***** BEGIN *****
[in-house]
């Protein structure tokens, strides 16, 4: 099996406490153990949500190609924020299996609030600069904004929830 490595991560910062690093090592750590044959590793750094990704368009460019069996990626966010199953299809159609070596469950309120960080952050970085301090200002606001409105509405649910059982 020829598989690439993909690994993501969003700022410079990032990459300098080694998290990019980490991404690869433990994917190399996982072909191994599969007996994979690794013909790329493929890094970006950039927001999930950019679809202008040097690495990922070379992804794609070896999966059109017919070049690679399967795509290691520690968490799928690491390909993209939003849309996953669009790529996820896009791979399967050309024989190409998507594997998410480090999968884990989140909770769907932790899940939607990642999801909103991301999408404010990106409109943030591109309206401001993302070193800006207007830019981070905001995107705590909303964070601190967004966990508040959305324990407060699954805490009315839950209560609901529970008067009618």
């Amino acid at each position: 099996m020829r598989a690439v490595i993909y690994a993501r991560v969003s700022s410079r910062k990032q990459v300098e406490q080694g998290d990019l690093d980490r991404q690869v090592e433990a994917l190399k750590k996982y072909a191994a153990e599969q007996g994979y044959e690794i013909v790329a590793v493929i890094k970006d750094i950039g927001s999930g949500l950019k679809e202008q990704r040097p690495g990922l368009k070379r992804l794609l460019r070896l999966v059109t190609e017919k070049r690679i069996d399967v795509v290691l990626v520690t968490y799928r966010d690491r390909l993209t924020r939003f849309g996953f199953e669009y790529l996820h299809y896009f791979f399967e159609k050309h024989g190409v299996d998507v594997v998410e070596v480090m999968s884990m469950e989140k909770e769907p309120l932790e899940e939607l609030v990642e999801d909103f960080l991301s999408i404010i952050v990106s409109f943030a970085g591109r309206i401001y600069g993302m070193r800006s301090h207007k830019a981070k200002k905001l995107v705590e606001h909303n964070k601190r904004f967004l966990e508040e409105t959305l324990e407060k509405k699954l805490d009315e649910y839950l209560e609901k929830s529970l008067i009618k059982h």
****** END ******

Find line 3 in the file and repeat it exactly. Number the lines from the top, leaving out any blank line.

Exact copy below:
């Amino acid at each position: 099996m020829r598989a690439v490595i993909y690994a993501r991560v969003s700022s410079r910062k990032q990459v300098e406490q080694g998290d990019l690093d980490r991404q690869v090592e433990a994917l190399k750590k996982y072909a191994a153990e599969q007996g994979y044959e690794i013909v790329a590793v493929i890094k970006d750094i950039g927001s999930g949500l950019k679809e202008q990704r040097p690495g990922l368009k070379r992804l794609l460019r070896l999966v059109t190609e017919k070049r690679i069996d399967v795509v290691l990626v520690t968490y799928r966010d690491r390909l993209t924020r939003f849309g996953f199953e669009y790529l996820h299809y896009f791979f399967e159609k050309h024989g190409v299996d998507v594997v998410e070596v480090m999968s884990m469950e989140k909770e769907p309120l932790e899940e939607l609030v990642e999801d909103f960080l991301s999408i404010i952050v990106s409109f943030a970085g591109r309206i401001y600069g993302m070193r800006s301090h207007k830019a981070k200002k905001l995107v705590e606001h909303n964070k601190r904004f967004l966990e508040e409105t959305l324990e407060k509405k699954l805490d009315e649910y839950l209560e609901k929830s529970l008067i009618k059982h």